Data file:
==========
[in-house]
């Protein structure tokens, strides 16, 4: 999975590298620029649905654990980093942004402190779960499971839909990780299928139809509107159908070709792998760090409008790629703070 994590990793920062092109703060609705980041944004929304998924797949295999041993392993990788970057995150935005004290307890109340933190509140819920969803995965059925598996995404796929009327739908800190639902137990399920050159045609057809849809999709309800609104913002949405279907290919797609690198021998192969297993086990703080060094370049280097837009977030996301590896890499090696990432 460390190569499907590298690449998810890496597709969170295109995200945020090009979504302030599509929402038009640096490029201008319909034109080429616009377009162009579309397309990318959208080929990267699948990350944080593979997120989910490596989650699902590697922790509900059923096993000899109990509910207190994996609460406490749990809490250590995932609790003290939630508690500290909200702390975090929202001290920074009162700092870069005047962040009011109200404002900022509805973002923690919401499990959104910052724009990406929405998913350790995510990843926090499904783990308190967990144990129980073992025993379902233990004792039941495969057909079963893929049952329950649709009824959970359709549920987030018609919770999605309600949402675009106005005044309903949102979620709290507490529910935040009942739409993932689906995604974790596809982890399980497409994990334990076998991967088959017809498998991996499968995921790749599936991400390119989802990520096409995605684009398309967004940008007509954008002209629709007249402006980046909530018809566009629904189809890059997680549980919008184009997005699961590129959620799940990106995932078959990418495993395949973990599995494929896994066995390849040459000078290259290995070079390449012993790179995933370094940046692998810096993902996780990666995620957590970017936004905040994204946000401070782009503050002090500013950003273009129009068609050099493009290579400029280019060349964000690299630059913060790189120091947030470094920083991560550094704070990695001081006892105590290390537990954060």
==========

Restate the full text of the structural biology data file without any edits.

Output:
[in-house]
């Protein structure tokens, strides 16, 4: 999975590298620029649905654990980093942004402190779960499971839909990780299928139809509107159908070709792998760090409008790629703070 994590990793920062092109703060609705980041944004929304998924797949295999041993392993990788970057995150935005004290307890109340933190509140819920969803995965059925598996995404796929009327739908800190639902137990399920050159045609057809849809999709309800609104913002949405279907290919797609690198021998192969297993086990703080060094370049280097837009977030996301590896890499090696990432 460390190569499907590298690449998810890496597709969170295109995200945020090009979504302030599509929402038009640096490029201008319909034109080429616009377009162009579309397309990318959208080929990267699948990350944080593979997120989910490596989650699902590697922790509900059923096993000899109990509910207190994996609460406490749990809490250590995932609790003290939630508690500290909200702390975090929202001290920074009162700092870069005047962040009011109200404002900022509805973002923690919401499990959104910052724009990406929405998913350790995510990843926090499904783990308190967990144990129980073992025993379902233990004792039941495969057909079963893929049952329950649709009824959970359709549920987030018609919770999605309600949402675009106005005044309903949102979620709290507490529910935040009942739409993932689906995604974790596809982890399980497409994990334990076998991967088959017809498998991996499968995921790749599936991400390119989802990520096409995605684009398309967004940008007509954008002209629709007249402006980046909530018809566009629904189809890059997680549980919008184009997005699961590129959620799940990106995932078959990418495993395949973990599995494929896994066995390849040459000078290259290995070079390449012993790179995933370094940046692998810096993902996780990666995620957590970017936004905040994204946000401070782009503050002090500013950003273009129009068609050099493009290579400029280019060349964000690299630059913060790189120091947030470094920083991560550094704070990695001081006892105590290390537990954060």